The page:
As you may recall, the school department and the BTU reached an agreement a few weeks ago not to use our respective electronic newsletters to spread misinformation about our negotiations. We want to settle the contract, and spreading inaccuracies only hurts that effort. We have kept to our end of the bargain. Only when provoked have we responded. Otherwise, we have kept our word. Either way, we report accurate information. We don’t “ and won’t “ publish incorrect information. We do not need to spread misinformation in order to make our case. That’s not true, apparently, with the school department. Consider yesterday’s BPS this Week sent out by the superintendent.
In yesterday’s BPS this week the district highlighted a new, but recycled, column from the Globe that appeared this past weekend. The column in the Globe rehashed 4 proposals that the authors insist be included in our contract. These are proposals that we “ presumably “ oppose.
However ill-informed the authors may be, they can write whatever they want. But the district leadership knows better, and by recycling the misleading piece and highlighting it, it shows an ignorance of what is transpiring at the bargaining table as well as a failure to keep its word. It’s almost as if the media arm of the school department doesn’t know what its own negotiating team is doing.
Here’s a small excerpt from the Globe piece the department highlighted in its introduction in BPS this Week:
“…Schools need greater control over teacher selection to better ensure a cohesive education team committed to the same school philosophy. More flexibility by schools in hiring teachers is an important factor in the success of Boston’s Pilot and Innovation schools and public charter schools. However, in this school year, 370 Boston teachers were part of an administrative process that placed them in schools with little or no involvement of the principal, based only on seniority and certification, not performance.” (bold added by school dept.)
The implication clearly is that the staffing issue is still unresolved and that it is still open for negotiations. Here’s a news flash: The staffing issue is settled. We have a signed agreement on this topic. Surely the district ought to know “ their negotiators signed off on the agreement as did we. When the authors of the Globe piece recycle this tired, designed-to-provoke proposal, they may not know any better. For the district to rehash and highlight it “ well, that shows arrogance and willful intent to mislead the school community.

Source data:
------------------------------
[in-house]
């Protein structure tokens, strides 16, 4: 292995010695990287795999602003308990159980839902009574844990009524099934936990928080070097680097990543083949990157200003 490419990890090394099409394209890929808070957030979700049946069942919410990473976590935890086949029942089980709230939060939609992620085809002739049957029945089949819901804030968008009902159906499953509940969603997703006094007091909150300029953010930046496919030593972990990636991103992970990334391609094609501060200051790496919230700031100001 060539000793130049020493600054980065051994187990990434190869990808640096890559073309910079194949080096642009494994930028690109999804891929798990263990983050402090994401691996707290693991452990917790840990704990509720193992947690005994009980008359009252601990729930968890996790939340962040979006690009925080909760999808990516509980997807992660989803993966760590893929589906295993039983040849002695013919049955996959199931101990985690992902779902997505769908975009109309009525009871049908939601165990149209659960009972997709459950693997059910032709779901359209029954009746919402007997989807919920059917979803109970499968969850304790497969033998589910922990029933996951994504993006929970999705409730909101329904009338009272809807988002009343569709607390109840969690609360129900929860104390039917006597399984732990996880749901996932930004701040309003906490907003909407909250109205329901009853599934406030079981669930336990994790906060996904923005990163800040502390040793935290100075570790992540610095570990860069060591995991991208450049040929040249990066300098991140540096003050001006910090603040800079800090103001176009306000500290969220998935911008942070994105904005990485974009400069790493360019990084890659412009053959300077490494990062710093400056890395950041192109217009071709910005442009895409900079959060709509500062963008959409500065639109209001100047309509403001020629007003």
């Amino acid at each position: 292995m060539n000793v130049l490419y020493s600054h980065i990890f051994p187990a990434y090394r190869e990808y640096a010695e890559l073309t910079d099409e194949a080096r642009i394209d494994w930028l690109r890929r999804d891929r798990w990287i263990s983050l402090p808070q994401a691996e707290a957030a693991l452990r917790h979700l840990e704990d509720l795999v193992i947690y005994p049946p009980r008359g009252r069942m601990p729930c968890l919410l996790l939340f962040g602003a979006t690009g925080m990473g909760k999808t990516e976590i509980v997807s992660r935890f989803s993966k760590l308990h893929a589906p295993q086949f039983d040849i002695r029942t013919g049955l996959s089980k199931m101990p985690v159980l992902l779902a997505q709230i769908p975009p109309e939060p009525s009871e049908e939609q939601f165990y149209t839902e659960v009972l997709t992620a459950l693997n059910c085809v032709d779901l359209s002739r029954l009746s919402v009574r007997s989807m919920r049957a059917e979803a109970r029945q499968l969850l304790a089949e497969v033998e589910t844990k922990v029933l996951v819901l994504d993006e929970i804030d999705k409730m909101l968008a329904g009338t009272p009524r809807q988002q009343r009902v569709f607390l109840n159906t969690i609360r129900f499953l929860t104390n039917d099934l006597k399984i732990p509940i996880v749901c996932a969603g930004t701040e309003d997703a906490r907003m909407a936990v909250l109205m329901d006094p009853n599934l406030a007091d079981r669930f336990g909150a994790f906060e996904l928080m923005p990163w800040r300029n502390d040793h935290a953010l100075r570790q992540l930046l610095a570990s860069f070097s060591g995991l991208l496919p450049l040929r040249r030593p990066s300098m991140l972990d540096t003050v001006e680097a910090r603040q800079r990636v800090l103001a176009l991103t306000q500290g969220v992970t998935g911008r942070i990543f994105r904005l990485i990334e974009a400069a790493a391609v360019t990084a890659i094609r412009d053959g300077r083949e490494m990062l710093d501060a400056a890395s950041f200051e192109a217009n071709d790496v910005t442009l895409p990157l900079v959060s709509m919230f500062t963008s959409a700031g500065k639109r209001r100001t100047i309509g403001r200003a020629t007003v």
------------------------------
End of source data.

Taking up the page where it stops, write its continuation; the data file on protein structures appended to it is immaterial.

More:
The same goes for another point the piece in the Globe made on giving parents and students greater input into how schools operate. That, too, is 99% resolved, and there’s no need to mention it except to excite tensions and appear to show divisions where there are none.
On the other issues “ having a more effective performance evaluation and the extended school day “ we are working on both, and hope to reach a suitable agreement shortly. So naturally we have to ask ourselves why the school district would highlight a misleading advocacy piece in the Globe that is designed to put pressure on the BTU. The undeniable explanation “ even after an agreement to change its approach “ is that the department is often working at cross purposes within its various departments. That’s why the department has come under such duress from so many quarters.
The district has been sued in federal court for its failure to provide timely SPED services. The Federal DOJ is looking at the department for its failure to provide ELL instruction. The buses are still late. The mayor has promised that the district will reform the stude
nt assignment process in the next year. BLA is going to move. No “ wait a minute “ it is going to stay where it is. The Fifield is suddenly reopening after closing last year. And the BTU contract is still not settled. And so on.
Here’s our advice to the district: Let’s resolve our contract so we can work on all of the above. There’s a lot of work to do.